Intel's two new Core i7 CPUs (860 and 870) are mid-range counterparts to its top-of-the-line Core i7 900-series chips, and initial tests (using Intel's new DP55KG motherboard) indicate their performance follows suit. Our early tests also show the new entry-level Core i5 750 is the one to watch when it comes to best bang for your buck.
Intel's full processor breakdown - including the axing of its Core i7 940 processor - includes some potentially confusing differences between the chips. So here's what you need to know.
The existing Core i7 900-series processor lineup, codenamed Bloomfield, now features three separate products: 3.33-GHz Core i7 975, 3.06-GHz Core i7 950, and 2.66-GHz Core i7-920 processors. Between the Core i7-950 and Core i7-920 processors sit the new "Lynnfield" 2.93-GHz Core i7 870 and 2.8-GHz Core i7 860 processors. The brand-new, 2.66-GHz Core i5 750 CPU is a Lynnfield chip as well, but we'll get to that odd duckling further below.
Intel took a big leap forward in the design department when it launched Core i7 900-series processors last November. Just a few of these included a new triple-channel memory controller integrated into the chip, a new QuickPath Interconnect system to replace (and improve upon) the front-side bus architecture of old, and the return of hyperthreading that split the chip's four physical cores into eight virtual cores for increased system performance. As the Core i7 900-series chips were based on a new Intel X58 chipset and LGA1366 socket, aspiring upgraders had to invest in new motherboards to reap the benefits of the Core i7 900-series platform.
That part still rings true for the new Core i7 800-series and Core i5 CPUs. All three run on Intel's latest P55 chipset and LGA1156 socket, which necessitates a new motherboard purchase for use. What's changed, however, is that the Core i7 800-series and Core i5 CPUs each adopt different permutations of the fanciest of the Core i7 900-series' features.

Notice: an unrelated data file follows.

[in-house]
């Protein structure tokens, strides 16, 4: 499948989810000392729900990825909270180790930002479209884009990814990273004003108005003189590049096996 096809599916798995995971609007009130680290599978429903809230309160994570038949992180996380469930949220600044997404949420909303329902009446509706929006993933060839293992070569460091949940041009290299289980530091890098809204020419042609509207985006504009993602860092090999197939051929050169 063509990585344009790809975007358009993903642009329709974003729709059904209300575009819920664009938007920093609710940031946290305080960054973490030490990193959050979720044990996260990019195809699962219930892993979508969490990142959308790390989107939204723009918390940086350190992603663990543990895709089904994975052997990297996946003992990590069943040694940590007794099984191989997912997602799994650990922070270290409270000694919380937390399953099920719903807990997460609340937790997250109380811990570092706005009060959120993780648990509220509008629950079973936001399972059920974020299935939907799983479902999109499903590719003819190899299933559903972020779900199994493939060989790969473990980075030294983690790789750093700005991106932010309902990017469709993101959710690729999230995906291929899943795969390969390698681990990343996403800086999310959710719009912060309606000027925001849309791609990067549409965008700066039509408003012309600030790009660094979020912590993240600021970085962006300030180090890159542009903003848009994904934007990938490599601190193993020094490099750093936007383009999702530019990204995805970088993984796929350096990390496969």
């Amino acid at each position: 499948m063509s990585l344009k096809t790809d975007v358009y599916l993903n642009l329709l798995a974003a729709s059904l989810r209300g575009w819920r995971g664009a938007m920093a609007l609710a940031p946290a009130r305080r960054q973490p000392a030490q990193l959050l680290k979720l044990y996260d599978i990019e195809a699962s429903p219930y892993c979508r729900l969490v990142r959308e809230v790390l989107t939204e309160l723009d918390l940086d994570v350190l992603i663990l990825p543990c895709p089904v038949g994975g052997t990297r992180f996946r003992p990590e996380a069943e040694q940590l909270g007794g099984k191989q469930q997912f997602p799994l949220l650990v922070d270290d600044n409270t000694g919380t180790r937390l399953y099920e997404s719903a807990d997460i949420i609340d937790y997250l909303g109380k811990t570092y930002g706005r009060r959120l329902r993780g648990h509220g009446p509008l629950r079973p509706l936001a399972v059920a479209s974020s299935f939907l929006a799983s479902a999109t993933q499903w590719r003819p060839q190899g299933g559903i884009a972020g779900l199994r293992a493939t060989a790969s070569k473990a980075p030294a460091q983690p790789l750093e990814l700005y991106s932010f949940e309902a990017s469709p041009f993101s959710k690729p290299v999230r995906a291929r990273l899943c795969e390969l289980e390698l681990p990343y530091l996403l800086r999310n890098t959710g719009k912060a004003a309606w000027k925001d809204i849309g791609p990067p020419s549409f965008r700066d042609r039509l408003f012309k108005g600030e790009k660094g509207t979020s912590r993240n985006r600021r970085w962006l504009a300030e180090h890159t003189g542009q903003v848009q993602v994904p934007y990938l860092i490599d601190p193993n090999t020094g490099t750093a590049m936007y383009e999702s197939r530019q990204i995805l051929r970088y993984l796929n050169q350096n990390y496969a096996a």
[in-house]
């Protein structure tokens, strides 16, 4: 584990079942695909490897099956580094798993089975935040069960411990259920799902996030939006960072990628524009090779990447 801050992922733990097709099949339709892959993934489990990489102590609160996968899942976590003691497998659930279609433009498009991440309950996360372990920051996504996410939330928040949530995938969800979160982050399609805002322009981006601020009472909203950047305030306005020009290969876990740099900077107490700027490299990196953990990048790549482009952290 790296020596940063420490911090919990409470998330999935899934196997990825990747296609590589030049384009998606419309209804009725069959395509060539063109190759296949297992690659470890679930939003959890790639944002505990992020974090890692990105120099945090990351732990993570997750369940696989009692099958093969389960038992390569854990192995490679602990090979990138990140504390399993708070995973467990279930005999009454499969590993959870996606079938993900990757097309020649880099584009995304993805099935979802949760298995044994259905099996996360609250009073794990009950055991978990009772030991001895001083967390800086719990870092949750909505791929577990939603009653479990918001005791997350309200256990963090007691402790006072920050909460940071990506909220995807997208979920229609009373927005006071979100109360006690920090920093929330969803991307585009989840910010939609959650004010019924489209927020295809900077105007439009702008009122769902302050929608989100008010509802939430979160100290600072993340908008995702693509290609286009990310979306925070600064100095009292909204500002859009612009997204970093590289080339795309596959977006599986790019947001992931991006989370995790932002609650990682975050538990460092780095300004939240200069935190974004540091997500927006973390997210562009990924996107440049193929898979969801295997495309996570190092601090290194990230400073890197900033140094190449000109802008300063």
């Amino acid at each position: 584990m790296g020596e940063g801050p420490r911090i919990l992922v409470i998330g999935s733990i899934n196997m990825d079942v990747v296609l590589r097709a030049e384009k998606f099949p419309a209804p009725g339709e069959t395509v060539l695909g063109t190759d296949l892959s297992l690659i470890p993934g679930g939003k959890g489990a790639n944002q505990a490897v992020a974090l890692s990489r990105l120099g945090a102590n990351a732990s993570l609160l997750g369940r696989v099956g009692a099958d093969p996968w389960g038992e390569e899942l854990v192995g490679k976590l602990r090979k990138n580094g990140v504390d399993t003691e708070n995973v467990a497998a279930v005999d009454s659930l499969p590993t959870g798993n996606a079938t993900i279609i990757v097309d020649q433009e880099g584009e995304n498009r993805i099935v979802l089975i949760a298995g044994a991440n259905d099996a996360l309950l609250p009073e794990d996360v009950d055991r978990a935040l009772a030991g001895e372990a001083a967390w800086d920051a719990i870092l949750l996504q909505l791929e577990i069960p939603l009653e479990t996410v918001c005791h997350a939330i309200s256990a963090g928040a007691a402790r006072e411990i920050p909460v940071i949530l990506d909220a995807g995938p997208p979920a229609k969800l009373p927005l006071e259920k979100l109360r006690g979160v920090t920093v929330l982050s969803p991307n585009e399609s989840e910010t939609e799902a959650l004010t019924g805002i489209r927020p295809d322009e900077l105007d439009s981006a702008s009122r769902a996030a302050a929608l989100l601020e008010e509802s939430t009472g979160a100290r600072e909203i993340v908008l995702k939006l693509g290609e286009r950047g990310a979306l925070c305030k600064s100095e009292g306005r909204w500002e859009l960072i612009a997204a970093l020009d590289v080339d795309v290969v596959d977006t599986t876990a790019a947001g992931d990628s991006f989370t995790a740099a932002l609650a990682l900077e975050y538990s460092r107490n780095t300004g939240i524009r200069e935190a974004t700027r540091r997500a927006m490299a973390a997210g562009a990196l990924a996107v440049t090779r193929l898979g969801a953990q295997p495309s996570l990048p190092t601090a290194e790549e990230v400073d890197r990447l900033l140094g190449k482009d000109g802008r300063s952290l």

All three chips have dropped down from a QuickPath Interconnect and triple-channel memory controller to a Direct Media Interface and dual-channel memory controller. But don't freak out. This is more a loss of future-proofing than anything else given the minute performance differences between current dual- and triple-channel memory configurations.
An integrated PCI Express graphics controller on the Lynnfield CPUs can either deliver 16 lanes of bandwidth to a single PCI Express 2.0 videocard or split this connection into two x8 lanes for an SLI or CrossFire setup. Although it's a cut from the full 32 lanes (for a dual 16x or quad-8x configuration) provided by Core i7's X58 chipset, the bandwidth reduction should only affect those crazy enough to SLI or CrossFire dual-GPU videocards on a Lynnfield setup.
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